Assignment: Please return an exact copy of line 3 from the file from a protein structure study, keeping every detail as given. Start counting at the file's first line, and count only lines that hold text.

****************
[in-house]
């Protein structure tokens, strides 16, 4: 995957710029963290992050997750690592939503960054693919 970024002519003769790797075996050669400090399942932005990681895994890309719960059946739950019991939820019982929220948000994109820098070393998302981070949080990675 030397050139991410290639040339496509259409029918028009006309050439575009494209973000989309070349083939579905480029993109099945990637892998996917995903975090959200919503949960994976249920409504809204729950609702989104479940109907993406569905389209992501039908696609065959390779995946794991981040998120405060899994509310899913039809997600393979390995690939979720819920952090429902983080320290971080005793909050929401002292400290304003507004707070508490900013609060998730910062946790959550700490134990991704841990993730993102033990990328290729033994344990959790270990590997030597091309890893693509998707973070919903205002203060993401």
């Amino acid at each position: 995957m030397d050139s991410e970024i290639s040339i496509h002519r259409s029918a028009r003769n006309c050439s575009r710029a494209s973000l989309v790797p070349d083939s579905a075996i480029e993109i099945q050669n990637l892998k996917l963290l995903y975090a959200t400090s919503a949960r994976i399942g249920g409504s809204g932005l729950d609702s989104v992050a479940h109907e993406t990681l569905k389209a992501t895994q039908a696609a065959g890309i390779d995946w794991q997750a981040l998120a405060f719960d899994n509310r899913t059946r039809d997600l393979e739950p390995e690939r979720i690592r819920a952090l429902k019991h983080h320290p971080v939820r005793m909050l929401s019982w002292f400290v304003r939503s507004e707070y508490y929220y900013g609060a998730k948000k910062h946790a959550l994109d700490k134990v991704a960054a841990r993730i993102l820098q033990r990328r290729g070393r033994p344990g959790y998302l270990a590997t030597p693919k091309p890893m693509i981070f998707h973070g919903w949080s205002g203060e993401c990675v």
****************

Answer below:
């Amino acid at each position: 995957m030397d050139s991410e970024i290639s040339i496509h002519r259409s029918a028009r003769n006309c050439s575009r710029a494209s973000l989309v790797p070349d083939s579905a075996i480029e993109i099945q050669n990637l892998k996917l963290l995903y975090a959200t400090s919503a949960r994976i399942g249920g409504s809204g932005l729950d609702s989104v992050a479940h109907e993406t990681l569905k389209a992501t895994q039908a696609a065959g890309i390779d995946w794991q997750a981040l998120a405060f719960d899994n509310r899913t059946r039809d997600l393979e739950p390995e690939r979720i690592r819920a952090l429902k019991h983080h320290p971080v939820r005793m909050l929401s019982w002292f400290v304003r939503s507004e707070y508490y929220y900013g609060a998730k948000k910062h946790a959550l994109d700490k134990v991704a960054a841990r993730i993102l820098q033990r990328r290729g070393r033994p344990g959790y998302l270990a590997t030597p693919k091309p890893m693509i981070f998707h973070g919903w949080s205002g203060e993401c990675v």